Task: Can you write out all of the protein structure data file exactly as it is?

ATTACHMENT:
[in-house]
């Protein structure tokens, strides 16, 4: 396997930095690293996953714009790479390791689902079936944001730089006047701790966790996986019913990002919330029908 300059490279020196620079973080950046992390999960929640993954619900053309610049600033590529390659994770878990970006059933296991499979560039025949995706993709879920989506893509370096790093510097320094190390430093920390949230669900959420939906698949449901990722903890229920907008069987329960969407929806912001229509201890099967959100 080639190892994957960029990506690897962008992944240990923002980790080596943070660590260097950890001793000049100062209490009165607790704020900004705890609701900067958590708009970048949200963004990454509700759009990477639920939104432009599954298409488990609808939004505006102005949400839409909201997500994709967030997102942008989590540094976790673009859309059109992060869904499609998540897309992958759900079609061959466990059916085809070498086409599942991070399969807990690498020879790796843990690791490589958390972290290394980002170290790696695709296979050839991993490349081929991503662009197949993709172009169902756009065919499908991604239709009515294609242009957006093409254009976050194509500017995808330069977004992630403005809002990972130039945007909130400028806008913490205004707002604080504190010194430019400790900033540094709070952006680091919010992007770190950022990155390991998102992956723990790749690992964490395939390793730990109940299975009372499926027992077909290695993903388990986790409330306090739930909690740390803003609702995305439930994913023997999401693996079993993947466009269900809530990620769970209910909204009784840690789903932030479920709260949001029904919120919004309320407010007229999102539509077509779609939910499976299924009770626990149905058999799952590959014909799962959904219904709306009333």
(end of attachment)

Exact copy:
[in-house]
């Protein structure tokens, strides 16, 4: 396997930095690293996953714009790479390791689902079936944001730089006047701790966790996986019913990002919330029908 300059490279020196620079973080950046992390999960929640993954619900053309610049600033590529390659994770878990970006059933296991499979560039025949995706993709879920989506893509370096790093510097320094190390430093920390949230669900959420939906698949449901990722903890229920907008069987329960969407929806912001229509201890099967959100 080639190892994957960029990506690897962008992944240990923002980790080596943070660590260097950890001793000049100062209490009165607790704020900004705890609701900067958590708009970048949200963004990454509700759009990477639920939104432009599954298409488990609808939004505006102005949400839409909201997500994709967030997102942008989590540094976790673009859309059109992060869904499609998540897309992958759900079609061959466990059916085809070498086409599942991070399969807990690498020879790796843990690791490589958390972290290394980002170290790696695709296979050839991993490349081929991503662009197949993709172009169902756009065919499908991604239709009515294609242009957006093409254009976050194509500017995808330069977004992630403005809002990972130039945007909130400028806008913490205004707002604080504190010194430019400790900033540094709070952006680091919010992007770190950022990155390991998102992956723990790749690992964490395939390793730990109940299975009372499926027992077909290695993903388990986790409330306090739930909690740390803003609702995305439930994913023997999401693996079993993947466009269900809530990620769970209910909204009784840690789903932030479920709260949001029904919120919004309320407010007229999102539509077509779609939910499976299924009770626990149905058999799952590959014909799962959904219904709306009333």